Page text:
The levels of substance P and ghrelin were determined using an ELISA kit purchased from Cusabio (Wuhan, Hubei, China). The ELISA-based method was conducted according to protocol provided by manufacturer.

Biological sample collection and 1H NMR experiments

After the experimental procedure, all animals were sacrificed anesthetized with isoflurane. Then the abdominal aortic blood and tissue samples were collected. The serum samples were obtained by centrifuging at 10000 rpm for 10 min at 4 °C after standing for 1h at room temperature. The cerebral cortex, medulla and stomach tissue samples were excised and snap-frozen in liquid nitrogen immediately for tissue extraction. All of samples were stored at −80 °C prior to analysis.

According to our preliminary study25, each serum sample of 400 μL was added to 200 μL phosphate buffer solution (90 mM K2HPO4/NaH2PO4, pH 7.4, 99.9% D2O) and centrifuged at 10 000 rpm for 10 min at 4 °C. And then 500 μL of supernatant was transferred into 5 mm NMR tube for NMR experiment. The 1H NMR spectra of serum samples were obtained by a 600 MHz Bruker spectrometer at 298 K. A standard one-dimensional (1D) Carr-Purcell-Merboom-Gill (CPMG, RD-90 (τcp-180-τcp)-acquisition) with water suppression was used to captured 1H NMR spectra. For every sample, 64 FIDs were collected into 20K data points over a spectral width of 12 000 Hz with a relaxation delay of 0.23 ms.

Each of pre-weighed stomach, cerebral cortex, medulla samples (200 mg) were homogenated in CH3OH (600 mL) and H2O (300 mL) and then vortexed for 1min. The samples were centrifuged for 10 min (10000 rpm, 4 °C) after partitioning on ice for 10 min. And then the upper supernatant from each sample were lyophilized and mixed with 600 μL D2O containing sodium 3-trimethylsilyl-(2, 2, 3, 3-d4)-1-propionate (TSP, 1 mM). Finally, a 500 μL of mixture was piped into 5 mm NMR tube for NMR analysis. 1H NMR spectra of these samples were also obtained using a Bruker 600 MHz spectrometer at 298 K. Standard 1D 1H spectra were captured with a Nuclear Overhauser Effect Spectroscopy (NOESY, RD-901-t1-90°-tm-90° -acquire) pulse sequence. For all sample, 64 FIDs were collected into 64K data points over a spectral width of 12 000 Hz with a relaxation delay of 6.5 μs.

For good metabolite identification, two-dimensional (2D) NMR spectra for the samples were also obtained by spectrometer mentioned above, including 1H-1H correlation spectroscopy (COSY) and 1H-13C heteronuclear single quantum coherence (HSQC) as our previous study48. The COSY spectra were acquired with a relaxation delay of 1.5s, and 48 transients were collected into 1024 data points with a spectral width of 12 ppm for both dimensions. For the 2D 1H-13C HSQC spectra, a 1.5 s relaxation delay was used for water suppression by presaturation. For each 2D spectrum, 2048×128 data points were collected using 8 scans per increment. The spectral widths were set to 12 and 240 ppm in the proton and carbon dimensions, respectively

The metabolites in NMR spectra from all samples were assigned according to published literature21,24,25, our own developed NMR database and HMDB database (http://www.hm db.ca/).

Data Preprocessing and multivariate statistical analysis

The all of 1H NMR spectra from samples were phased and baseline corrected using MestReNova v9.0.1 software (Mestrelab Research, Santiago de Compostella, Spain). The 1H NMR spectra were referenced to a double peak of CH3 from the internal lactate at 1.33 ppm (for serum samples) or a single peak from TSP at 0.0 ppm (for tissue samples). All spectra were also peak-aligned to overcome peak-shift problem. After the chemical shift range of δ 4.70–5.2 ppm were removed to eliminate the influence of water, the spectra were segmented at δ 0.01 intervals across the region of 0.5 to 8.5 ppm(for serum samples) and 0.5–9.0 ppm (for tissue samples). To compensate for significant concentration differences between the samples, the integral values from each spectrum were normalized to a sum of all of integrals in a spectrum, and then the date matrices were formed for further multivariate analysis.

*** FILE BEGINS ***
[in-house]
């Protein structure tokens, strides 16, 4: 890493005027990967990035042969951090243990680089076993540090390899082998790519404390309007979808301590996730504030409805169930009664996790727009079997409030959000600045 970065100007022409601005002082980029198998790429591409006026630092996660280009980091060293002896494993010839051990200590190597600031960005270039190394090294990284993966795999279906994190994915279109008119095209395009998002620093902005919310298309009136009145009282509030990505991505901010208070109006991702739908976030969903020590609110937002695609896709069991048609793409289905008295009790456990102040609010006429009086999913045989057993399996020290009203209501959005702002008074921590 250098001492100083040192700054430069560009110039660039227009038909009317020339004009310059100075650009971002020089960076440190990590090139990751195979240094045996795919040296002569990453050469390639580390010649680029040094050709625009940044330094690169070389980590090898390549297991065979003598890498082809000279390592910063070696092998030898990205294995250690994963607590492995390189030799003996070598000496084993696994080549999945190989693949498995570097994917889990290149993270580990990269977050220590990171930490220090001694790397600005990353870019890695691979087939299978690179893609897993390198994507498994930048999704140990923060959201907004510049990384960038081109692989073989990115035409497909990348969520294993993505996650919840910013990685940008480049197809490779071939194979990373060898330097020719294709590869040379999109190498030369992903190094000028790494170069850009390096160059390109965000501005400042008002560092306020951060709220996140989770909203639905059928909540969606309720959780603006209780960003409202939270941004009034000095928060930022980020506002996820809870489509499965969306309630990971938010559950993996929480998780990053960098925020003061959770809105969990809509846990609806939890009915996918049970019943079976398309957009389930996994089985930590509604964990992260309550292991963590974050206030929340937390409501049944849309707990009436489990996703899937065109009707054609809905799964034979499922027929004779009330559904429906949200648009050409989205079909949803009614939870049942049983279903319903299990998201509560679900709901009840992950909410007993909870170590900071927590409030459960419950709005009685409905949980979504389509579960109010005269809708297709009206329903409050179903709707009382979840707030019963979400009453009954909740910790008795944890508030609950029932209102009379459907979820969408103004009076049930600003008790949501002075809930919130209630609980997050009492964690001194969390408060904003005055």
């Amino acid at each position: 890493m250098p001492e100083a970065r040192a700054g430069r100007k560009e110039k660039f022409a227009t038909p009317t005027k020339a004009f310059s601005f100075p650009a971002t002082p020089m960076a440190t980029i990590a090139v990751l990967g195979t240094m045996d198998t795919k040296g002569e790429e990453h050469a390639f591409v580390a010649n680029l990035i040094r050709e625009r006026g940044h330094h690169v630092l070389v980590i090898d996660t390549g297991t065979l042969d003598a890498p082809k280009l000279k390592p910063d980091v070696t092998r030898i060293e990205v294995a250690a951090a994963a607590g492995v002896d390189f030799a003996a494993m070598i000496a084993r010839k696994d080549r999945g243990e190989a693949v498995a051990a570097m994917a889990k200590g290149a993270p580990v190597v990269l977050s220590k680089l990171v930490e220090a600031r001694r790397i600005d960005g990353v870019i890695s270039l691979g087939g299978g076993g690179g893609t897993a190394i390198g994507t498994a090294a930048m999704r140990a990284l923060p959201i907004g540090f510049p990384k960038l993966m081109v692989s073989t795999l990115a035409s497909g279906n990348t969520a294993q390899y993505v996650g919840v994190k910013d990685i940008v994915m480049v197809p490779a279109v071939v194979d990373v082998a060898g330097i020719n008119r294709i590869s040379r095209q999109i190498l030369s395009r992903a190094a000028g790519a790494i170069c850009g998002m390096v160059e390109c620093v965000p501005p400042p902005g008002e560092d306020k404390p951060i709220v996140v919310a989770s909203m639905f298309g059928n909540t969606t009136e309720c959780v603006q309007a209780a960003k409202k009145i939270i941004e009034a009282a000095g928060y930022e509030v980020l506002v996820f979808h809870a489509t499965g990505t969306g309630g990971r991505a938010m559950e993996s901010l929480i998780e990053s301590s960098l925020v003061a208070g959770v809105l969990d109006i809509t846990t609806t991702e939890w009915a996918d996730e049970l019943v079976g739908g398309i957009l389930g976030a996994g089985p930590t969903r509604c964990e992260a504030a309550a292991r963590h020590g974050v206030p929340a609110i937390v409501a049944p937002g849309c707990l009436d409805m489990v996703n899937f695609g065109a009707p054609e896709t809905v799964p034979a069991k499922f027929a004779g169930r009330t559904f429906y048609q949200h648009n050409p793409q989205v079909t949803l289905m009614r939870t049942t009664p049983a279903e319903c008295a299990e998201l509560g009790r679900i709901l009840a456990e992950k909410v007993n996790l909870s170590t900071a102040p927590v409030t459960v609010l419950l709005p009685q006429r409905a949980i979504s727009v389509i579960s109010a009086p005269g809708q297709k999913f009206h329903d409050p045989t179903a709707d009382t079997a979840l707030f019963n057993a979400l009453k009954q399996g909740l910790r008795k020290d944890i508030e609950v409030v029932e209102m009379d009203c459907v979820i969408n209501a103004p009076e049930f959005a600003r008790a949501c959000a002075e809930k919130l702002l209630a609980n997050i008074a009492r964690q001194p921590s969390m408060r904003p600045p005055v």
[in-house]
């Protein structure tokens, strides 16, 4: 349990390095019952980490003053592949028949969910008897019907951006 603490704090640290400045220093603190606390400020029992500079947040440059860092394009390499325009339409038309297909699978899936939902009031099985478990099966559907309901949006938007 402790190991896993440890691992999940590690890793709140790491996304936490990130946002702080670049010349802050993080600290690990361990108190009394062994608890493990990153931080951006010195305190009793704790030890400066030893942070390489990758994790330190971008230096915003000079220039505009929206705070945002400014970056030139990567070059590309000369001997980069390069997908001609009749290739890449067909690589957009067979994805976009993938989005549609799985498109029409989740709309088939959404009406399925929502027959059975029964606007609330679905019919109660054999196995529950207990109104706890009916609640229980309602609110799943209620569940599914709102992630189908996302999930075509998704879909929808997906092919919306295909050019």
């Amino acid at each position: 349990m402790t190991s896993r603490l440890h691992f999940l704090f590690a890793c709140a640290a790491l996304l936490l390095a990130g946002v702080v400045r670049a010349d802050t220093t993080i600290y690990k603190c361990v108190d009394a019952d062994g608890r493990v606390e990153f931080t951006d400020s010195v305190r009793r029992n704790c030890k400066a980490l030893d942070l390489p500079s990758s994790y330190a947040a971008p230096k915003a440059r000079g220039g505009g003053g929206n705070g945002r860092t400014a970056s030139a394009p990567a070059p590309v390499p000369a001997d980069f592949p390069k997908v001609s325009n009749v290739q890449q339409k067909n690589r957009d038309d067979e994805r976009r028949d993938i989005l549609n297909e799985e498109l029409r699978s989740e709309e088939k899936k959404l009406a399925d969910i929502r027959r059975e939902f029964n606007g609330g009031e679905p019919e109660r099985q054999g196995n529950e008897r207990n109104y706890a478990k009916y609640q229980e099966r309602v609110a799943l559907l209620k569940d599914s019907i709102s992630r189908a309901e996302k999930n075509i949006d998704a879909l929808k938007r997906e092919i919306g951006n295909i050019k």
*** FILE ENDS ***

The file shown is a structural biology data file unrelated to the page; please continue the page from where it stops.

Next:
The 1H NMR spectral data was imported into SIMCA-P14.1 (Umetrics, Sweden) for multivariate analysis. Prior to multivariate analysis, the Pareto-scaling was used to decrease the effect of noise and artefacts in the models. Firstly, a principal component analysis (PCA) was used for a natural separation among the all groups by visual inspection of the score plots in this study. And then a supervised orthogonal projection to latent structures discriminant analysis (OPLS-DA) was carried out to distinguish different groups. Additionally, parameters for model fitness (R2) and predictive ability (Q2) were used to assess quality of OPLS-DA model. And the p-value from cross-validated analysis of variance (CV-ANOVA) was also calculated to indicate the level of significance for group separation in OPLS-DA. To discover the potential variables for differentiation, the corresponding S-plot of OPLS-DA model was conducted. The potential biomarkers were extracted according to the variable importance in the project (VIP) of the established OPLS-DA model (VIP≥1.00) and an independent-sample t-test (p <0.05) using (OriginProver.8.1). In addition, a systematically statistical correlation analysis was used to investigate the relationships between these metabolites and BCPs with online data tool Metaboanalyst 3.0 (http://www.Metaboana lyst.ca).

Change history

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Acknowledgements

This work was supported by Program of Science and Technology Innovation Committee of Shenzhen of China (JCYJ20160406140612883), the National Natural Science Foundation of China (NO. 81473751), the 973 Program (NO. 2015CB554502) and Natural Science Foundation of Guangdong Province of China (2014A030313005).

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Cai-chun Liu designed the project and wrote this manuscript; Jiao-long Chen and Qi-da He conducted the NMR experiments; Xiao-rong Chang and Hui-ying Huang performed the pattern recognition analysis of the whole dataset; Jia-cheng Shen conducted the ELISA experiment; Lin-yu Lian conduced the histopathological experiment; Yuan Zhang conducted the electro-acupuncture operation; Ya-dong Wang and Fu-qiang Ma conducted the animal handling. Zong-baoYang revised the manuscript.

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Correspondence to Zong-bao Yang.

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Liu, Cc., Chen, Jl., Chang, Xr. et al. Comparative metabolomics study on therapeutic mechanism of electro-acupuncture and moxibustion on rats with chronic atrophic gastritis (CAG). Sci Rep 7, 14362 (2017). https://doi.org/10.1038/s41598-017-13195-5